One of the things we have learnt in these times of Covid is that lasagne, despite its Italian origins, seems to have made its way into the Australian psyche, becoming a strong contender for a spot as one of our national dishes. We have adopted and bastardised many Italian favourites, but lasagne seems to have a special place in our hearts. It is a dish of warmth and comfort, and making it is a labour of love. There are no real shortcuts, it takes time and patience, and it is best made in large batches.

It’s well worth it, as when it’s all done it is the perfect dish: baked, cheesy, rich and a complete meal unto itself (although a green salad and a warming glass of red wine elevate it even further). Is there anyone who doesn’t like a lasagne? There are endless recipes and it feels a little extraneous to add another, but I am going to anyway.

The main difference with this version is that I blanch the pasta sheets before layering and then let it sit overnight to set. This makes for a slightly lighter version, but the main benefit is giving you more flexibility in the final serving of it. Once it’s set you can jiggle the whole lasagne out of its dish and cut it into portions. This means you can make a big batch and freeze portions, which is good news for those living alone. The other excellent news is that when you go to reheat it in portion sizes, you get extra caramelised edges, which is the most sought-after bit anyway.

There are a few elements to this dish that you can break down into stages and do over a few days. You can even ditch the idea of making your own pasta and find somewhere to buy fresh pre-rolled sheets. Each step is a version of a standard recipe so for a little brevity I haven’t given detailed instructions, rather I shall just advise on pertinent points. It is important though that you follow amounts here as then the ratios will be correct for the final product. And, of course, feel free to go a little wild and experiment: make a spinach pasta sheet, add mozzarella or more chilli, throw in some basil, or do an eggplant version. There are no rules if you call it Australian.


Serves: 8 Time: about 3 hours preparation + overnight + 30-40 minutes cooking


(I used a 38cm x 30cm dish)


  • 200g pasta flour
  • 50g coarse semolina
  • 8g cooking salt
  • 2 whole eggs
  • 2 egg yolks

White sauce

  • 750ml milk
  • 2 bay leaves, lightly crushed
  • ½ small brown onion, peeled and cut in half
  • 50g butter
  • 70g plain flour
  • grated nutmeg, salt flakes and white pepper for seasoning


  • olive oil for cooking
  • 500g pork mince
  • 500g beef mince
  • 2½ small brown onions, diced
  • 1 head garlic, peeled and chopped
  • 1 bunch thyme, leaves picked
  • 300ml red wine
  • 3 cloves
  • 2 star anise
  • 3 small, dried chillies
  • 3 bay leaves, lightly crushed
  • salt flakes and black pepper
  • 750ml tomato passata
  • 150g grated parmesan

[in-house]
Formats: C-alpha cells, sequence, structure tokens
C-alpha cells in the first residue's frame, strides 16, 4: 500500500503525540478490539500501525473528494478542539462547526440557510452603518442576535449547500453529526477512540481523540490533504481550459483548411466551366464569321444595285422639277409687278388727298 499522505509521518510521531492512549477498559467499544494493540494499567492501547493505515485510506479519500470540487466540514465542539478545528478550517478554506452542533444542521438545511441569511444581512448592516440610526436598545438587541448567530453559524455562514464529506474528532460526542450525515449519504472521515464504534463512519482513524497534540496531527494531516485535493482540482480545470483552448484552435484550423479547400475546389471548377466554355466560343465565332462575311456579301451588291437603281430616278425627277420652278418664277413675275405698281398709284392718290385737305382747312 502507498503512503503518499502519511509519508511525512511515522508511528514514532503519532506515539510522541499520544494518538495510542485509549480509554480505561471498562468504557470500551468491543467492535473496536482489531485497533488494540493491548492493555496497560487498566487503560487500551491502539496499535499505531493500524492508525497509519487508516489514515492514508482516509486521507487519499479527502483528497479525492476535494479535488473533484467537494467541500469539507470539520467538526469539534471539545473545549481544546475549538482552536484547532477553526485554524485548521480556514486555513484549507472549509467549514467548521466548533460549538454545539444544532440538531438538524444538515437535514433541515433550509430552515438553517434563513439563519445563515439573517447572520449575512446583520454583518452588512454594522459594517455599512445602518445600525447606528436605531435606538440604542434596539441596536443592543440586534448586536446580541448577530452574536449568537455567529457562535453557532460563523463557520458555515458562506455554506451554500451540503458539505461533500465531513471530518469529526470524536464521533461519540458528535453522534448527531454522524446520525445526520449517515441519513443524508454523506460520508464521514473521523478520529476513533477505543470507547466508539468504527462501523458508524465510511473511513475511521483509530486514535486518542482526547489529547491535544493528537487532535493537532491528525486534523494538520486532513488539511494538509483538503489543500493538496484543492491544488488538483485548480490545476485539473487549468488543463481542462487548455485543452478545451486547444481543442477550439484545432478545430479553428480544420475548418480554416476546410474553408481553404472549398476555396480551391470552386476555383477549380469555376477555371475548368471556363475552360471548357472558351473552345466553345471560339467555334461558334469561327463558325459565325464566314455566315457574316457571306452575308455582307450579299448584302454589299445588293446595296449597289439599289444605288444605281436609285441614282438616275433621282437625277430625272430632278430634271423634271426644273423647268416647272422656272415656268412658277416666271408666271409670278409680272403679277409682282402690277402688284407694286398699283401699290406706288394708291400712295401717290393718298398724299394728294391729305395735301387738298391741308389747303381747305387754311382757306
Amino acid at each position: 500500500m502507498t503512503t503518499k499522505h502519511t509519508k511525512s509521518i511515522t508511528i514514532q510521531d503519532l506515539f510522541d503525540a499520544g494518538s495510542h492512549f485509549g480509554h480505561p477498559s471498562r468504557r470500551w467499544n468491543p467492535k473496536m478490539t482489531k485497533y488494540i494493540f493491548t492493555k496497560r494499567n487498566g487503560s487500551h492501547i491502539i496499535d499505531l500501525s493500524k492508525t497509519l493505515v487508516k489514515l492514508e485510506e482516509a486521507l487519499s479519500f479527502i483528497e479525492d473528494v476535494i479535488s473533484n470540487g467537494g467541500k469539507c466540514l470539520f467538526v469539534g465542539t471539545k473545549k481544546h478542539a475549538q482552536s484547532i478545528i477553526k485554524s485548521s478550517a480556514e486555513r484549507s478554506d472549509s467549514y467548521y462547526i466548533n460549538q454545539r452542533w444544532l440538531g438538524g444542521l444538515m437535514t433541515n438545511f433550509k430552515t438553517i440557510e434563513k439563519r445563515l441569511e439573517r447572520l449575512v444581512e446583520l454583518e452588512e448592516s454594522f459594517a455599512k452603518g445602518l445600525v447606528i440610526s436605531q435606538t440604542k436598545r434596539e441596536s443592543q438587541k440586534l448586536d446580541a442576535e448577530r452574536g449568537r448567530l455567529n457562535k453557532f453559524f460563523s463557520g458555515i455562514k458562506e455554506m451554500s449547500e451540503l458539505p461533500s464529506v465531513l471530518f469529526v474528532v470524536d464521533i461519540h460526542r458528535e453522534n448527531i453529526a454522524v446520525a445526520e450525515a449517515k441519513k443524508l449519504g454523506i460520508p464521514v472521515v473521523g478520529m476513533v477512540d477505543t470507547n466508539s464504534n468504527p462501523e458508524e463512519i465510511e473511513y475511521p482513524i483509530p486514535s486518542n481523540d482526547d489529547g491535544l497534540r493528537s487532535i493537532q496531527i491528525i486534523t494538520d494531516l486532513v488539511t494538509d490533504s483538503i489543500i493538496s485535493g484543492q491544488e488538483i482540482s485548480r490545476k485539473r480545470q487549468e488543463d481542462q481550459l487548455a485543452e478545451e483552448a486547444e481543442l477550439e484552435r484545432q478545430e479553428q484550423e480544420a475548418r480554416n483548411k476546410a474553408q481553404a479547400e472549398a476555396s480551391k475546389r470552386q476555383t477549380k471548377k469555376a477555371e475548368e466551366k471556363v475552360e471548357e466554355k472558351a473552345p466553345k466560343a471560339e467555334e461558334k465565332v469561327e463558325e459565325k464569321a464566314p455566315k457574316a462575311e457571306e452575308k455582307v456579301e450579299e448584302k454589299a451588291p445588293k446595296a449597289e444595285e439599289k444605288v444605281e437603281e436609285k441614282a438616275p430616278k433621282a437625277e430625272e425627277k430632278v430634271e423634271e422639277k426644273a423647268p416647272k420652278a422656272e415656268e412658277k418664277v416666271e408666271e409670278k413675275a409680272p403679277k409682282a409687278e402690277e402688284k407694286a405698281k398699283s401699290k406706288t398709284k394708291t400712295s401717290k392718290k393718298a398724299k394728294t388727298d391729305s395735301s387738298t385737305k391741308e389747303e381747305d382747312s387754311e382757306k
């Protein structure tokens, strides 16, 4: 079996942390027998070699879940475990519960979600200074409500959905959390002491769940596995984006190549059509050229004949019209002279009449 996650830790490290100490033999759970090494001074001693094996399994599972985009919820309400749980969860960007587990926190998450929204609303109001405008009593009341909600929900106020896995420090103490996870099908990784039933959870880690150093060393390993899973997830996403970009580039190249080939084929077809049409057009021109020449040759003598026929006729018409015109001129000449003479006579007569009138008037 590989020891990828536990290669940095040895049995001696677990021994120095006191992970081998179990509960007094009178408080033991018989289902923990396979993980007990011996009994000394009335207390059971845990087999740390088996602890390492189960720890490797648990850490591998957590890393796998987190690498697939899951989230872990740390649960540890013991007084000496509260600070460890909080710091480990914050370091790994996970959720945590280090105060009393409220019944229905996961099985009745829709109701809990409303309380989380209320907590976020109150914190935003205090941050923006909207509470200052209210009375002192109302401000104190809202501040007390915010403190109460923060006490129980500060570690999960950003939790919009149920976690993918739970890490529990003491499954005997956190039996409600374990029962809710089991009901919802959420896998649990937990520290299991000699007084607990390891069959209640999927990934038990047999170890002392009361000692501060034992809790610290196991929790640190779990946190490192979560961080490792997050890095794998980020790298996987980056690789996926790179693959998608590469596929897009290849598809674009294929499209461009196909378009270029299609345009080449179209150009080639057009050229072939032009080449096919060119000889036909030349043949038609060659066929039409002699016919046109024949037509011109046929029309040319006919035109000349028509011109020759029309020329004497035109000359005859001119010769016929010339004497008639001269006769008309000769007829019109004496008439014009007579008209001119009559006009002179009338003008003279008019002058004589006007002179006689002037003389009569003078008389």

1. Make (or buy) your pasta sheets. You want them to be rolled quite thinly and, if possible, cut into long pieces appropriate to the size of the baking dish you are going to use. Blanch your sheets in boiling salted water for a minute, transfer them to a bowl of iced water to cool and then lay your sheets flat between clean tea towels until ready to use.
  2. For the white sauce, warm and infuse your milk with the bay leaves and onion and then carry on with making a white sauce like your nanna used to, slow and steady. Season with nutmeg, salt and a lot more white pepper than she would have. You may need to lay plastic wrap on top to stop a skin forming but this sauce is best used while a little warm.
  3. For the ragu, in a large frypan add some oil and sear the mince in batches, seasoning and breaking it down and browning it. As each batch is complete, transfer to a colander to drain. Set aside.
  4. In a large saucepan, add a generous amount of oil, warm it and then add the onions and garlic. Cook, stirring occasionally, to sweat the onions with no colour until soft (four to five minutes).
  5. Add the drained mince and the thyme. Stir to mingle before adding the red wine and spices. Season well.
  6. Let this simmer for a few minutes before adding the tomato. Give it a good stir and reduce the heat to a very gentle simmer. Let this gently bubble away for two hours, stirring and tasting very occasionally. If it looks as if it’s drying out too much, you can add some water, but you shouldn’t need to. Once cooked set aside to cool a little.
  7. To construct your lasagne, take your dish, line it with baking paper and place a single layer of pasta on the bottom (you may need to jigsaw puzzle it depending on your dish and pasta sheets). Spoon over a quarter of the white sauce and evenly spread it along the bottom. Follow with a third of the ragu and then sprinkle over a quarter of the parmesan.
  8. Repeat twice more before finishing the top of the lasagne with a layer of white sauce and parmesan. Cover your lasagne and let it sit overnight in the fridge.
  9. To serve, you have two options. Either bake the lasagne as one whole, in an oven preheated to 170°C until it’s hot through and caramelised on top (30-40 minutes), or slide the lasagne out of its dish, cut it into portion sizes and bake them as pieces. If you are going to do this, place it on a tray with baking paper and plenty of room around each portion. Serve hot, straight from the oven.

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